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edited by Jody Porter, poetry editor of the Morning Star

Poets Sascha Akhtar, Nia Davies and Sophie Mayer explain the motivation behind an exciting social media platform

Like the Turkish resistance, the new rolling online anthology Solidarity Park Poetry: Poems for #ResistTurkey was aided and spurred on by social media.

Three poets came together.

Sascha Akhtar was moved by the non-violent, creative approach of the people of Turkey and their green agenda, and wanted to create a kind of reciprocal “gathering” of poets in anthology form.

Nia Davies, a translation and international literature activist who has spent time in Turkey, was inspired by the angry and inventive resistance of her Turkish friends.

And Sophie Mayer, co-editor of the poetry-activism projects Catechism: Poems for Pussy Riot and Fit to Work: Poets against Atos, made a third.

Timing was the key question.

Events were – and are – unfolding at a rapid pace, so we did not want to waste resources trying to create something static or monumental that would not reflect the spirit of the resistance.

We decided the project would be a web-based “magazine” mixing new poetry, visual images and reportage.

We wanted to address the lack of coverage of the reality on the ground, in Turkey and increasingly internationally, as the news cycle moves on.

Turkish television stations were broadcasting documentaries about penguins when protesters were being shot with rubber bullets in Gezi Park.

The news stories shared on the site, and then via Facebook and Twitter, began to be shared by our poetic community – raising awareness immediately.

Within a few days of going live with poems by SJ Fowler and Sophia Pandeya, several Turkish poets and translators came to our aid, helping us translate the site and sending us the poems they had written in the middle of the protests.

Alongside the poems we are honoured to publish an English translation of novelist Burhan Soenmez’s inspiring and important poetic essay The Aesthetics of Resistance, written before the park was cleared of people and its amazing pop-up library.

He writes that during the resistance in Gezi Park “No-one is in need, everyone is equal. People donate what ‘they don’t need’ and everyone takes what ‘they need.’ No money, no ownership, no hungry people.”

Poets and artists have been at the forefront of the resistance in Turkey – meeting police violence with tango, gas-masked whirling dervishes, pop-up libraries, or by standing still reading a book.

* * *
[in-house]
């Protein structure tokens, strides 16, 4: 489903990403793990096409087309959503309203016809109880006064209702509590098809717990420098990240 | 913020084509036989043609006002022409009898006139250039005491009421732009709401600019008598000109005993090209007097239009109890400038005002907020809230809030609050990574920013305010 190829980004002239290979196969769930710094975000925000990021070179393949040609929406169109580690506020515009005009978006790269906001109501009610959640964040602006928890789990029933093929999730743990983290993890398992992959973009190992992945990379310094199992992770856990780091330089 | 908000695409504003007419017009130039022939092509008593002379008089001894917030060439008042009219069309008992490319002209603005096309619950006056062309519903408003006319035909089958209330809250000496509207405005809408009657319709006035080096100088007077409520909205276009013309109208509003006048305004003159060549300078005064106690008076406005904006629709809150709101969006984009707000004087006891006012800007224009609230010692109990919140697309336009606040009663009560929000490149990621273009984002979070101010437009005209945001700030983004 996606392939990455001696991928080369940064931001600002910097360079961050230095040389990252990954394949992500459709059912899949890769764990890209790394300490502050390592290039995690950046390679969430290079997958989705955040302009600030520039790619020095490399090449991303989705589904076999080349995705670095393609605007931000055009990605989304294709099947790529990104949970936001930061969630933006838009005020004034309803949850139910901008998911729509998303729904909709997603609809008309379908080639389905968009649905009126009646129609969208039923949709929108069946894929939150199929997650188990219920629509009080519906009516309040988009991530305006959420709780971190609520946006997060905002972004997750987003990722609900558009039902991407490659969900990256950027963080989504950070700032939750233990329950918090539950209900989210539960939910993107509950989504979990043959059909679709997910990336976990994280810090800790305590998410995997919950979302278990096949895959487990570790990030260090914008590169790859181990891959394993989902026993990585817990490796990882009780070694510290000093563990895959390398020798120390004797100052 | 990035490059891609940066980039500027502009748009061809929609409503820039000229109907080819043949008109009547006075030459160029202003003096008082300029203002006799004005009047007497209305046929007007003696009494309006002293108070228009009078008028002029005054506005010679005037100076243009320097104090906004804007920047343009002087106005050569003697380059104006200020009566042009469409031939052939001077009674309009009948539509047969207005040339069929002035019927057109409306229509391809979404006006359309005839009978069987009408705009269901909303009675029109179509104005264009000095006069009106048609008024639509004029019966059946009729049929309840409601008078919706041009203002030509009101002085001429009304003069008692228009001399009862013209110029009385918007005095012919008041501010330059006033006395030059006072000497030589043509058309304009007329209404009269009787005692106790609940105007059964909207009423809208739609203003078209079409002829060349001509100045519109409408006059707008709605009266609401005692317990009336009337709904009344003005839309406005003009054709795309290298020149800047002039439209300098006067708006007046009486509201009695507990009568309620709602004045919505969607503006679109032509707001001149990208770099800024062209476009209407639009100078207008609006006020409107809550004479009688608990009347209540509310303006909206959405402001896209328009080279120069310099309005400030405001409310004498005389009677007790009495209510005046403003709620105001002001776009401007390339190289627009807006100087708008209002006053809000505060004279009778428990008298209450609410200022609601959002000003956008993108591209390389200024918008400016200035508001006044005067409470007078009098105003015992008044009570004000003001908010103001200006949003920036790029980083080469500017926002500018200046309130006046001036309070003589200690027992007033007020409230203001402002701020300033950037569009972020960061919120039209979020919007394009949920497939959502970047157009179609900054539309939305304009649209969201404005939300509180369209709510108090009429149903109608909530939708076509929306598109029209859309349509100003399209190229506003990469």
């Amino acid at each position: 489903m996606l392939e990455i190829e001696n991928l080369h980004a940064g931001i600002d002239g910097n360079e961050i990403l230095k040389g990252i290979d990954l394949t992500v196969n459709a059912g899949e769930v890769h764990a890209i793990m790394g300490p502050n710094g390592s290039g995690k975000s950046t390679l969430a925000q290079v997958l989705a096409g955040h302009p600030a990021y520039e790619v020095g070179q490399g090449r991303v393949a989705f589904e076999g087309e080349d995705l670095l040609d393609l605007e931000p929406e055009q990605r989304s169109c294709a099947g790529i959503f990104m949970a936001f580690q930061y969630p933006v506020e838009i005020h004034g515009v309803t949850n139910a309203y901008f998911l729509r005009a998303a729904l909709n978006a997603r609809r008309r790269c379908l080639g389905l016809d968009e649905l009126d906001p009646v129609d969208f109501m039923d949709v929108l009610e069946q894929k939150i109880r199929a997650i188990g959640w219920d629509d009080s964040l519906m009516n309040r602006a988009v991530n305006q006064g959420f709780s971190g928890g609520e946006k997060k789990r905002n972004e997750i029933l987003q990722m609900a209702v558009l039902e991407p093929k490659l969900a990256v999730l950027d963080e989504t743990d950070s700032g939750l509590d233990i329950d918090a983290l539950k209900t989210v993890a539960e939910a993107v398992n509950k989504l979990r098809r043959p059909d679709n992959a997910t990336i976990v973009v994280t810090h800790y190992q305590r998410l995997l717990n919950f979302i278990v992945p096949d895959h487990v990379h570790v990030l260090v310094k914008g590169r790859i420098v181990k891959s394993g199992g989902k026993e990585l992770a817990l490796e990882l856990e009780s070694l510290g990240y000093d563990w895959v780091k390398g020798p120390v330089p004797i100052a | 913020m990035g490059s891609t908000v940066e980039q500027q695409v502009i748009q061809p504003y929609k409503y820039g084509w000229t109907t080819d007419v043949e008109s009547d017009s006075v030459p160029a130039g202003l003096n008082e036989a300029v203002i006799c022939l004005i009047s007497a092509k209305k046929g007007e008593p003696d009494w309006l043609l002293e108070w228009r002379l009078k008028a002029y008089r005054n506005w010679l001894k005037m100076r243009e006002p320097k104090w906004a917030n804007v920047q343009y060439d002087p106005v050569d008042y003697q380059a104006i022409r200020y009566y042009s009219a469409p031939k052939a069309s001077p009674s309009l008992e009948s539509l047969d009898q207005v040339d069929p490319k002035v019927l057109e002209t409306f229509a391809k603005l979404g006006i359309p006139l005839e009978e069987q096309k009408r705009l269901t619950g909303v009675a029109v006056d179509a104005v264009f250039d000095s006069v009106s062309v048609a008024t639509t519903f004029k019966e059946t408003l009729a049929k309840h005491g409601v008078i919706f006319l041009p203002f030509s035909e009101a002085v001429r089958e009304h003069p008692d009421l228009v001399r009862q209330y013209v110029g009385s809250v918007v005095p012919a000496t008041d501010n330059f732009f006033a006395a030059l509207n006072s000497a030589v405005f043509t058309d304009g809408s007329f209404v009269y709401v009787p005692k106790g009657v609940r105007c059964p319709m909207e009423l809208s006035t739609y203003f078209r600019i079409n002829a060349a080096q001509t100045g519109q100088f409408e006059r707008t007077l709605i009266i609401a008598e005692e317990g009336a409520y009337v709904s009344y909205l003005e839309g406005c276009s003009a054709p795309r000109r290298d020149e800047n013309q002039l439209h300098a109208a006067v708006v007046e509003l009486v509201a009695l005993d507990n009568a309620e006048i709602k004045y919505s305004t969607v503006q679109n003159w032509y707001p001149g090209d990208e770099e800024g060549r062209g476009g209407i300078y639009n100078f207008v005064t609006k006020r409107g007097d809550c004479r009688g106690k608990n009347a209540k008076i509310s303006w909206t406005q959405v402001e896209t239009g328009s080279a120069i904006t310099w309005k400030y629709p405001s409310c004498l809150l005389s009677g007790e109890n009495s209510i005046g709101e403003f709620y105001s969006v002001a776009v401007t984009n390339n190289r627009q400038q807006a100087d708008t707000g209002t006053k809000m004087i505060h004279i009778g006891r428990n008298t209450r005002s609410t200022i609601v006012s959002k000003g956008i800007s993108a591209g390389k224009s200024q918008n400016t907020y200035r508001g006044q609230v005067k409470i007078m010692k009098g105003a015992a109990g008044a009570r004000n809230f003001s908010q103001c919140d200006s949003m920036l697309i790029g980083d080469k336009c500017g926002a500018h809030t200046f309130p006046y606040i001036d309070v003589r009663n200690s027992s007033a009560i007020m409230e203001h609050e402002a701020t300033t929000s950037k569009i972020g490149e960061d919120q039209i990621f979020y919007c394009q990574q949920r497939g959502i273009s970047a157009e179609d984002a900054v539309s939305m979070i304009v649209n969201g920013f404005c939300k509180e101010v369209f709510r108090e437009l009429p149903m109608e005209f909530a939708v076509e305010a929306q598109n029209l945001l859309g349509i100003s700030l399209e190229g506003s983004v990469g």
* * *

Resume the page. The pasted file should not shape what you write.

They are meeting mind-dulling state propaganda and media manipulation with an explosion of art, essays, blogs and poems which are being published in real time on the internet and will form a rich counter-documentation of this period of history in years to come.

History may yet be written by the people, as the poets and writers are there now in the streets, writing for and with the protesters.

In the last month something extraordinary has been happening in Turkey.

A new “real democracy” is being demanded by people of every walk of life, in all kinds of languages, including the languages of poetry and art. And everyone is standing together.

Solidarity Park opens up this space created by the Turkish people to the poets of the world, inviting them to join their colleagues in Turkey in solidarity.

Poems continue to roll in and we continue to publish on a daily basis, including work from the Turkish poets Gonca Oezmen, Muesser Yeniay, Pelin Oezer and other internationally renowned poets such as K Satchidanandan, John Kinsella, Tomica Bajsic, plus a translation of revolutionary poet Faiz Ahmad Faiz by British poet Rehan Qayoom.

We also were pleased to share Noam Chomsky’s video call to the world about the Turkish resistance which, thanks to the work of everywheretaksim.net, is available in 15 languages.

Although we can’t be in the park physically, we can be there in spirit through our writing. Or, to quote Soenmez:

“Hope, dream, utopia! And revolt!

Like a poem a youth reads out loud in the square: ‘With you, we rewrote all of our love stories on a clean slate'”.

Solidarity Park is accepting submissions. Please read our call out in Turkish and English at www.solidaritypark.wordpress.com/category/call-out/

Well Versed is edited by Jody Porter. Read more here.

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